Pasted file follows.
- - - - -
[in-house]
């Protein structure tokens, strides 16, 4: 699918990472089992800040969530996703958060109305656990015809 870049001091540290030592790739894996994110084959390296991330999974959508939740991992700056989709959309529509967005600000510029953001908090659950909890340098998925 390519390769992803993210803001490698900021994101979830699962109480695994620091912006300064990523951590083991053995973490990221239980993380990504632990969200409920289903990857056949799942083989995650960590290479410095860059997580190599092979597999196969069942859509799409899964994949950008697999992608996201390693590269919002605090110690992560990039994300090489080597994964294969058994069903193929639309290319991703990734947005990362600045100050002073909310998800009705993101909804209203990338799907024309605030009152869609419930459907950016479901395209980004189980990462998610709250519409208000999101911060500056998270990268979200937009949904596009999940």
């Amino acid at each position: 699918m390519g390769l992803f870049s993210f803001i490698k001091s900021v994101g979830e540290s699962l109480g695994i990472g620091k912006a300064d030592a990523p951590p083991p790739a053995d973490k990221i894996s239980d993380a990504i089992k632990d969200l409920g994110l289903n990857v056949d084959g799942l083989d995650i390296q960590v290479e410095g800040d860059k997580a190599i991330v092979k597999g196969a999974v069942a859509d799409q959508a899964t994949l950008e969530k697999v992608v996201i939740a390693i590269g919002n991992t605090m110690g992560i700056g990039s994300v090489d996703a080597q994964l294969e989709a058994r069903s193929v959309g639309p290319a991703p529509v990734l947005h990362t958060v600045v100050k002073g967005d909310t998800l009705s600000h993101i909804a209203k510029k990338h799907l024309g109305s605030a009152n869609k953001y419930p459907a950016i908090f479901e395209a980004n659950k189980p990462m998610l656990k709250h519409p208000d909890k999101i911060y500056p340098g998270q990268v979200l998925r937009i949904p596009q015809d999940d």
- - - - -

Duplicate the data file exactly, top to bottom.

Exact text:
[in-house]
């Protein structure tokens, strides 16, 4: 699918990472089992800040969530996703958060109305656990015809 870049001091540290030592790739894996994110084959390296991330999974959508939740991992700056989709959309529509967005600000510029953001908090659950909890340098998925 390519390769992803993210803001490698900021994101979830699962109480695994620091912006300064990523951590083991053995973490990221239980993380990504632990969200409920289903990857056949799942083989995650960590290479410095860059997580190599092979597999196969069942859509799409899964994949950008697999992608996201390693590269919002605090110690992560990039994300090489080597994964294969058994069903193929639309290319991703990734947005990362600045100050002073909310998800009705993101909804209203990338799907024309605030009152869609419930459907950016479901395209980004189980990462998610709250519409208000999101911060500056998270990268979200937009949904596009999940």
């Amino acid at each position: 699918m390519g390769l992803f870049s993210f803001i490698k001091s900021v994101g979830e540290s699962l109480g695994i990472g620091k912006a300064d030592a990523p951590p083991p790739a053995d973490k990221i894996s239980d993380a990504i089992k632990d969200l409920g994110l289903n990857v056949d084959g799942l083989d995650i390296q960590v290479e410095g800040d860059k997580a190599i991330v092979k597999g196969a999974v069942a859509d799409q959508a899964t994949l950008e969530k697999v992608v996201i939740a390693i590269g919002n991992t605090m110690g992560i700056g990039s994300v090489d996703a080597q994964l294969e989709a058994r069903s193929v959309g639309p290319a991703p529509v990734l947005h990362t958060v600045v100050k002073g967005d909310t998800l009705s600000h993101i909804a209203k510029k990338h799907l024309g109305s605030a009152n869609k953001y419930p459907a950016i908090f479901e395209a980004n659950k189980p990462m998610l656990k709250h519409p208000d909890k999101i911060y500056p340098g998270q990268v979200l998925r937009i949904p596009q015809d999940d």